Wednesday, October 16, 2013

New York City Ballet: Past and Future

Hyltin and Fairchild in Duo Concertant


New York City Ballet performed two matinees this weekend that demonstrate the company’s mission: the Saturday matinee presented all contemporary choreography, works that have premiered in the last fifteen years, and the Sunday matinee showed off the core Balanchine repertoire - black and white ballets from the mid 20th century. Trying to move forward while preserving Balanchine's oeuvre. 

It goes without saying that NYCB performs the Balanchine with aplomb, near perfection. The principals in the company, in particular, are a mechanical dream - every turn tightly wound, every beat precise, every step in its correct place. And, lest that sound like damning with faint praise, they are also, for the most part, extraordinarily musical and expressive. Sara Mearns’ solo in the final section of Episodes was exquisitely poetic;  she has the épaulement of a Russian ballerina merged with the technique of a great Balanchine dancer. The movement was to a Webern-orchestrated score by Bach, and Mearns drew the eye with every extension of her arms. Robert Fairchild was gracious and poetic in Duo Concertant as well as stunningly precise in his solos (it was an excellent weekend overall for Fairchild, who also starred in two of the contemporary ballets - more below). If only the musicians were as accomplished as the dancers - imagine getting Hilary Hahn and Jeremy Denk to perform Duo Concertant with Fairchild and Hyltin. As it is, given the financial constraints, the musical performances are decent but not exciting.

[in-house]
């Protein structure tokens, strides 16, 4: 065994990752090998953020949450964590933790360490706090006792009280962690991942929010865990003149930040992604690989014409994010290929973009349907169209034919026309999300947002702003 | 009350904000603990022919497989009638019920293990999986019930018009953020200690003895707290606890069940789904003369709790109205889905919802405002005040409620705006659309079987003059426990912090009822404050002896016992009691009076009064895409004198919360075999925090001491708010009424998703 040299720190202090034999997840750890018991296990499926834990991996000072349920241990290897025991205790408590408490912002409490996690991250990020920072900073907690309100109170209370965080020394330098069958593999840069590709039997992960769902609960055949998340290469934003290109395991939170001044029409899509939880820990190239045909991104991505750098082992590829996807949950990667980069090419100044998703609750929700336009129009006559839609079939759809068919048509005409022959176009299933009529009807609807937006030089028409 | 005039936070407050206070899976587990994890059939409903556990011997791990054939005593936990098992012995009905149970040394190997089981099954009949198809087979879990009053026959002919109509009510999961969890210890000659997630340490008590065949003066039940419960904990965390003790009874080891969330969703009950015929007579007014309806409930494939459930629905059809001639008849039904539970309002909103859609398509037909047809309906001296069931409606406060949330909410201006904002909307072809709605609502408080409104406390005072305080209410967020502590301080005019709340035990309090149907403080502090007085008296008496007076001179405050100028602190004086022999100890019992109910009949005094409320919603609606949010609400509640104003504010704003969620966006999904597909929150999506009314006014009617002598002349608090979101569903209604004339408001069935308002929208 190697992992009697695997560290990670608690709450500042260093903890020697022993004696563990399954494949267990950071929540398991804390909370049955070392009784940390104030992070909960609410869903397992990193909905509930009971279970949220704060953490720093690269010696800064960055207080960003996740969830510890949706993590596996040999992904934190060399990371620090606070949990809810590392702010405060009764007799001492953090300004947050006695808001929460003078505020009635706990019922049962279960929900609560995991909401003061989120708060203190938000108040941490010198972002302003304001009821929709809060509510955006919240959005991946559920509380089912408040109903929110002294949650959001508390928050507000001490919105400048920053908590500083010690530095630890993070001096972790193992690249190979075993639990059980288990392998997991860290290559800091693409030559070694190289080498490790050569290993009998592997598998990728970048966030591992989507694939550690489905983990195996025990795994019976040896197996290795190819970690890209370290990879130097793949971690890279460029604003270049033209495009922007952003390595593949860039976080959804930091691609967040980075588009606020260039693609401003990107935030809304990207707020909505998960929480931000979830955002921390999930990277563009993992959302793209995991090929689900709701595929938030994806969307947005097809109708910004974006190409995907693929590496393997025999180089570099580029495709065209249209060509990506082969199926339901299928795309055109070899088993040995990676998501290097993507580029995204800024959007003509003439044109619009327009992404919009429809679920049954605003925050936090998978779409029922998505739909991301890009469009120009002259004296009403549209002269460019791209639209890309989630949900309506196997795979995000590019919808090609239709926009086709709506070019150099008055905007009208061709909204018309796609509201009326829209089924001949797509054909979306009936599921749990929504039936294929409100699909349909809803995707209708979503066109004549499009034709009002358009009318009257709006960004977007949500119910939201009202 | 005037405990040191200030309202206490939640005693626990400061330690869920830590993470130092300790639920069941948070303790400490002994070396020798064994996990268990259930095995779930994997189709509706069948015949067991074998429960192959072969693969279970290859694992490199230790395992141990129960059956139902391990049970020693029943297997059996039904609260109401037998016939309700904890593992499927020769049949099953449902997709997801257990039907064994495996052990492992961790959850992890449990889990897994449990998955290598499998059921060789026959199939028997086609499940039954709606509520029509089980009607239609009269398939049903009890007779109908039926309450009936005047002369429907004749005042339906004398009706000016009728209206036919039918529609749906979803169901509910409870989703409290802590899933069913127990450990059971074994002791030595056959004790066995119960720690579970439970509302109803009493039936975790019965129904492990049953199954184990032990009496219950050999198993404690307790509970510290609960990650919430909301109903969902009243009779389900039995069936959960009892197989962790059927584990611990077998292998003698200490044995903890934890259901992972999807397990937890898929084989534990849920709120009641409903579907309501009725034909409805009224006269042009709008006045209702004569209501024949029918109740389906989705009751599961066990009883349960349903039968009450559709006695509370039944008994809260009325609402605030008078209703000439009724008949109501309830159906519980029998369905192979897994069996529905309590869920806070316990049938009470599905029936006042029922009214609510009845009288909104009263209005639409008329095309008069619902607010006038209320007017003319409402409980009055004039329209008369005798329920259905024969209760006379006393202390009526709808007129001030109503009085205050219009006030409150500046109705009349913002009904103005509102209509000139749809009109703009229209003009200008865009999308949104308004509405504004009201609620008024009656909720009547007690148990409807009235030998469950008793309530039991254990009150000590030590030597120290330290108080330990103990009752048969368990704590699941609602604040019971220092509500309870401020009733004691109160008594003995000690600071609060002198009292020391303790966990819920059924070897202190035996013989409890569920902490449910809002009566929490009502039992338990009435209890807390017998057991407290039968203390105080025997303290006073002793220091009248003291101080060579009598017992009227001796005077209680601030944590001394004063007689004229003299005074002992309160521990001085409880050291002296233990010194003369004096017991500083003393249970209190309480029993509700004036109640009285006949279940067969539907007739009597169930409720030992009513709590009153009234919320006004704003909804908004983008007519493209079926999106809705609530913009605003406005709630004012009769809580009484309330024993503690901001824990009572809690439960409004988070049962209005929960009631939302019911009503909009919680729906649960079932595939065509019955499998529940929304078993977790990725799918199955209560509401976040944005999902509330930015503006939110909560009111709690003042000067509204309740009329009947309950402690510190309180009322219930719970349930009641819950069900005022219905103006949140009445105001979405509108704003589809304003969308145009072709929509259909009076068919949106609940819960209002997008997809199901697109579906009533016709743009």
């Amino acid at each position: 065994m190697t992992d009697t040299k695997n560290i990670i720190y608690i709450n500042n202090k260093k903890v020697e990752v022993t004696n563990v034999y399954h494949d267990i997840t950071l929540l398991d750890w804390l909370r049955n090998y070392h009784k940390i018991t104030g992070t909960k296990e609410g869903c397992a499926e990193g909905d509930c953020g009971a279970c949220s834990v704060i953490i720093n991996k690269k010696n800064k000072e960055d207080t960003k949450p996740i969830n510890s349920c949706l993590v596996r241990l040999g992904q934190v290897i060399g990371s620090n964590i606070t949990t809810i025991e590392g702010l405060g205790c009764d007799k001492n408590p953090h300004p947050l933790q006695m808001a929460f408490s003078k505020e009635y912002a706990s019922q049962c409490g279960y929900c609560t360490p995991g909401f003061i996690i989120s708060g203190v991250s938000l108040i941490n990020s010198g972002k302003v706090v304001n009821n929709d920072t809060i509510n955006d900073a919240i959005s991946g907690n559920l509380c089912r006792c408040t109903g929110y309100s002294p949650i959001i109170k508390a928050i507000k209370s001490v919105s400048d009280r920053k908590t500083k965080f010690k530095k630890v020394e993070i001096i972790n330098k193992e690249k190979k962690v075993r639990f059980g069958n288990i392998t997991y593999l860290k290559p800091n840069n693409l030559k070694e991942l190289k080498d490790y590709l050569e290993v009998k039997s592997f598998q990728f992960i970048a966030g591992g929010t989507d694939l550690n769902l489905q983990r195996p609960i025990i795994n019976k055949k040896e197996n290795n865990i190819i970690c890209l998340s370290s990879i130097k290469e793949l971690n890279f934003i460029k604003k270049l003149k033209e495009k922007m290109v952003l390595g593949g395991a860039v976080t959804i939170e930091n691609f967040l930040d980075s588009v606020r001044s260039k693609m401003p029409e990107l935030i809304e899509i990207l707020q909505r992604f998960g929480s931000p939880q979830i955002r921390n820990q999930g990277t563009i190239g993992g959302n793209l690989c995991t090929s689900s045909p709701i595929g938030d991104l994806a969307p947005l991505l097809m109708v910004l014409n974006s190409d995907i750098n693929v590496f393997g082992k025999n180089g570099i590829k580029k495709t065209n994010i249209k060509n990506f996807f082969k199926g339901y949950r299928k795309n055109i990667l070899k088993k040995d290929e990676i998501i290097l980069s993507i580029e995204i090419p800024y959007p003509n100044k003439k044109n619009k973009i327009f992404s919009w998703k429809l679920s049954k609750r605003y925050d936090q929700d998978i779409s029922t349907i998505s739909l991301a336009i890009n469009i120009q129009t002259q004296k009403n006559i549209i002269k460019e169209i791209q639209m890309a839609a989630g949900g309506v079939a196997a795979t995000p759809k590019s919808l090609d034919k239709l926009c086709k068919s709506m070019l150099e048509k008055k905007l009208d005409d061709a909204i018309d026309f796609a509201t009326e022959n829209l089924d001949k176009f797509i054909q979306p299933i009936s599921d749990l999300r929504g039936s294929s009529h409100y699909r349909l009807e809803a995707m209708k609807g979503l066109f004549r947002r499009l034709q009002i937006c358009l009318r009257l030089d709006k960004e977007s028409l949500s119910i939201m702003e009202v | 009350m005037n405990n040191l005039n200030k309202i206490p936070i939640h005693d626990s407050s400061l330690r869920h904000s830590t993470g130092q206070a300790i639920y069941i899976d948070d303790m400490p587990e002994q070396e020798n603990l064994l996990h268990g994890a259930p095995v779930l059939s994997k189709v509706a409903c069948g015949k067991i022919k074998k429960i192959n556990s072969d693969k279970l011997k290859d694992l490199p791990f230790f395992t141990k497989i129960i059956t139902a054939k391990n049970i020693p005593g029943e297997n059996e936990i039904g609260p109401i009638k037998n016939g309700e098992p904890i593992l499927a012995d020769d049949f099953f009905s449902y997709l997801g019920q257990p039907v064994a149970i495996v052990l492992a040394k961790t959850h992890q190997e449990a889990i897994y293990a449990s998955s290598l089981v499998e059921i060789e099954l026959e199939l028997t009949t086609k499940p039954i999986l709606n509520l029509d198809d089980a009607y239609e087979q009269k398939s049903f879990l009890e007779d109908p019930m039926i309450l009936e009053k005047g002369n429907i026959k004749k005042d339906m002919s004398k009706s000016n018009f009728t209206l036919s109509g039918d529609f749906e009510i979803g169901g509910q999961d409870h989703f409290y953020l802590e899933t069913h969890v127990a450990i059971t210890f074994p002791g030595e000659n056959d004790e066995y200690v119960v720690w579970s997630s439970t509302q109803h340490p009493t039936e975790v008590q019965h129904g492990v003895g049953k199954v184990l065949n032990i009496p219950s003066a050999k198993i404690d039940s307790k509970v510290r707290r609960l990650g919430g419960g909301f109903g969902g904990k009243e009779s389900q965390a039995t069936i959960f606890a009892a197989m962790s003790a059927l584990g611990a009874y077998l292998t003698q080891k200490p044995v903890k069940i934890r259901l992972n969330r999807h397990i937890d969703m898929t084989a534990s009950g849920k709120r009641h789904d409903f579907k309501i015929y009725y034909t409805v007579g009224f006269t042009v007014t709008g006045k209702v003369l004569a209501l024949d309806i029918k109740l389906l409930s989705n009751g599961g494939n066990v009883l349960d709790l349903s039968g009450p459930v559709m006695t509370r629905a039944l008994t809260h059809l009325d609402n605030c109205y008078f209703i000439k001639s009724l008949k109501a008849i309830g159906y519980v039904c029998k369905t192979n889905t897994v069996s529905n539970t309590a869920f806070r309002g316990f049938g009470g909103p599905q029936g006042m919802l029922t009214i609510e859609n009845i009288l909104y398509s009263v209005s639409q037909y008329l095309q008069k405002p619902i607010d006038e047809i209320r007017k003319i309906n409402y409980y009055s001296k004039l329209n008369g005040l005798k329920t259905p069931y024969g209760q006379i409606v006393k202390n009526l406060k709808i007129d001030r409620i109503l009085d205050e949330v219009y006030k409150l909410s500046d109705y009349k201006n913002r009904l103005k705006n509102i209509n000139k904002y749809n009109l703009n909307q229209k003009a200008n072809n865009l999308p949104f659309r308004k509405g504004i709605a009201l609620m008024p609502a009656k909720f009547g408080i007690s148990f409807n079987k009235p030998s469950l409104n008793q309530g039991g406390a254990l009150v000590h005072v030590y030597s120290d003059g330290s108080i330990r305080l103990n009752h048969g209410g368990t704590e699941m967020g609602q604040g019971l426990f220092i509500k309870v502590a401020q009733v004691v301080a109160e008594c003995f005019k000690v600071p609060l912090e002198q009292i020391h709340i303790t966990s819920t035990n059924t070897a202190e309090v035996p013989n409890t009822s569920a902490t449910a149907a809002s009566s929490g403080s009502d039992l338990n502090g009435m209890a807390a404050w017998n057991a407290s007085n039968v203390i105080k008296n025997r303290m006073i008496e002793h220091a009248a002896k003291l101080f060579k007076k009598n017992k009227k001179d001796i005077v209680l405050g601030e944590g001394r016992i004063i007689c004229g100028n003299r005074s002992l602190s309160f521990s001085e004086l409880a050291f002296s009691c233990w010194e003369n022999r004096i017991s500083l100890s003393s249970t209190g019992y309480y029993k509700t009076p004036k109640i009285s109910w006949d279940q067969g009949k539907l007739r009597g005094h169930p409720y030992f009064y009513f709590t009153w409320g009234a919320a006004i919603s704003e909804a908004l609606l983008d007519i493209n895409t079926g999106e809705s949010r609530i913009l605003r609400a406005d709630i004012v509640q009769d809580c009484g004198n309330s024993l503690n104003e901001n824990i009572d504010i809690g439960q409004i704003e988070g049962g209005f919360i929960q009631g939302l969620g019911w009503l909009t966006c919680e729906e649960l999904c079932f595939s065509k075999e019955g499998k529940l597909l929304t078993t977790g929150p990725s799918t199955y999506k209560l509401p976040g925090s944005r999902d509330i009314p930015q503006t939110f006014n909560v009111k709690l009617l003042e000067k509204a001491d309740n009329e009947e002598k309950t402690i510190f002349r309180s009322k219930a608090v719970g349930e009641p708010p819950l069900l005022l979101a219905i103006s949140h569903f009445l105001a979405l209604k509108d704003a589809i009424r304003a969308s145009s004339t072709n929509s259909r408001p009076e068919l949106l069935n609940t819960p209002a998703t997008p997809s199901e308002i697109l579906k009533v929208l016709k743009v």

The corps de ballet is less exciting than the principals, and more of a mess, particularly in Symphony in Three Movements, in which many of the lines of silver ballerinas were skewed or crooked and there were some occasional problems with synchronization. But the piece is so exciting and the soloists, led by Tiler Peck and Taylor Stanley, were so energized, that the overall impression remained vibrant.

The Saturday program was much more of a mixed bag. The afternoon opened with Spectral Evidence, a new work by Angelin Preljocaj to the music of John Cage. In the program notes, Preljocaj mentions that he was initially inspired by a recording of Cage’s that consists solely of sounds of respiration. That moment of inspiration shows - it provided one of the only truly interesting sections of the ballet. The piece as a whole attempts a kind of American gothic- but fails mostly because it can’t decide if it wants to present something darkly atmospheric or the balletic version of True Blood. For my money, the work was much more successful when operating in the second vein. Robert Fairchild’s solo to a recording of comically spoken dialogue was both funny and engaging; he embodied an elegant but slightly insane Dracula. This humor, however, was undermined in a later scene in which the four female characters were burned alive for our entertainment. And I don’t find violence towards women particularly entertaining.